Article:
If the shock is foreseeable the exact nature of the

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If the shock is foreseeable the exact nature of the plaintiffs illness need not be foreseeable. (Mount Isa Pines v Pusey) S 72(2 ) Gives guidance by what is meant by phrase “in the circumstances of the case.” So normal fortitude is supported if Include following four factors (None decisive in themselves, but do point to normal fortitude: o Whether mental harm suffered by P due to sudden shock 1. Where P suffers harm from a shocking event, for eg. Seeing a major collision in front of them. (Probably easier to make out ‘normal fortitude’ here than in mental injury that occurs over a long period of time.) o Whether P witnessed person being killed, put in danger If you witnessed person being killed, etc, it makes it more likely that a person with normal fortitude would suffer psychiatric injury. If you heard about it hours later, then that goes against you. o Rship between P and person killed and put in danger The closer the rship between P and initial victim the more likely it is that a person of normal fortitude will suffer mental injury (your best friend being run over as opposed to a stranger.) o If there is pre-existing relationship between P and D More likely to satisfy fortitude test is if they were closely related. s 72(3) EXCEPTION TO ABOVE Does not affect doc if D knew P was susceptible to mental injury and person of less than normal fortitude. Normal fortitude requirement does not have to be satisfied. However normal fortitude will apply to most cases (unless there was a special pre-existing relationship or prior interaction between parties) These 2 differ from pre-existing CL: sudden shock and direct perception are relevant to normal fortitude element. In CL, these were factors in their own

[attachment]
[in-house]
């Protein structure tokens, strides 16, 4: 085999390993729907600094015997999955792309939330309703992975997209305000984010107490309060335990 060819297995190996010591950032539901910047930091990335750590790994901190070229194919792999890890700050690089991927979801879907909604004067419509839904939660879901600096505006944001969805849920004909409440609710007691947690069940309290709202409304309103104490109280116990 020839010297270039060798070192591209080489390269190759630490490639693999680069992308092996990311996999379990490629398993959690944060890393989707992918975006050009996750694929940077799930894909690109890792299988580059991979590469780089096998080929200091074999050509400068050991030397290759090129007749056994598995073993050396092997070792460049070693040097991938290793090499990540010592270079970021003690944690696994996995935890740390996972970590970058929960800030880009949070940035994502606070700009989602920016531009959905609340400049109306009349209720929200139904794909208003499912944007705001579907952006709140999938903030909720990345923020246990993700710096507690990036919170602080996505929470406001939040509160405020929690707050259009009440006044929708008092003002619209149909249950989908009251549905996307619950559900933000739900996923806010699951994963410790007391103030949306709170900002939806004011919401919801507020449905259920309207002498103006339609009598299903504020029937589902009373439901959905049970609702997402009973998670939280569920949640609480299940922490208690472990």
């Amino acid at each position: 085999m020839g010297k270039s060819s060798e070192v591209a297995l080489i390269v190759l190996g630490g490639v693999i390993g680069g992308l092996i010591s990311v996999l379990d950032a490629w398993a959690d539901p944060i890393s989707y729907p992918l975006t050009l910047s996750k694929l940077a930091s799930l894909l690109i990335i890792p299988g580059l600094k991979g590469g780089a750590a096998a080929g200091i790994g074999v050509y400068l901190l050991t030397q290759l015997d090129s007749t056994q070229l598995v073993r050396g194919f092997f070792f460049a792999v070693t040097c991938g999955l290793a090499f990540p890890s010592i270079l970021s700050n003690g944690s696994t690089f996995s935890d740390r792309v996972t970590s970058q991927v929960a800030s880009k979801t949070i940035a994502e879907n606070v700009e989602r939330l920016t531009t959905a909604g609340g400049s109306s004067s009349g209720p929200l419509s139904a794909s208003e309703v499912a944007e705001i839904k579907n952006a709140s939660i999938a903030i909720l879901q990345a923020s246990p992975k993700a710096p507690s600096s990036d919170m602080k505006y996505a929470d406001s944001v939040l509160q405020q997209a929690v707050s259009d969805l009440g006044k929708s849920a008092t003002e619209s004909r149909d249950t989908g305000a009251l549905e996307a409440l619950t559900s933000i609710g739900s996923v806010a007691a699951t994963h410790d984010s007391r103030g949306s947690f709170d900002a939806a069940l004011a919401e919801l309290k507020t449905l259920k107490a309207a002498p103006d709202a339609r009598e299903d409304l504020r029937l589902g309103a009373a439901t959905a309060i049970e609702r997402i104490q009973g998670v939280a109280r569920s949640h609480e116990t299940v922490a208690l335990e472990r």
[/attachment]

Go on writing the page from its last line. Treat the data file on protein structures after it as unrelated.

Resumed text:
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In situation where suffered shock due to seeing somebody else being injured or killed, there are future requirements needed in addition to normal fortitude requirement S 73 (1): Applies to liability to P from mental injury due to seeing harm to someone else (this provision is more of an introduction) S 73(2): In cases of this sought cannot recover damages unless witnessed at scene the person being killed, injured or put in peril or was in a close relationship (Winds back previous CL position/ as people were able to recover damages from people who had not seen accident or were not in a close relationship.) S 73(3): No damages for pure metal harm if the initial victim was unable to recover from the defendant. (Not necessary that victim has successfully sued D. Just show that he could have.) (ii) Other significant factors (salient features) Further factors P must consider in order to establish duty of care is owed ( Second part) Tame v NSW (2002) HC(‘False drunkeness’) Facts P involved in minor car accident. Police called to seen and relevant police officer wrote out police report and mistake made stating Mrs Tame had been drunk at the time of accident (the blood alcohol prescribed to her was actually the alcohol level of the other driver). Mistake quickly identified and rectified. But for a little while it read that it was P who was drink driver and not the other party.
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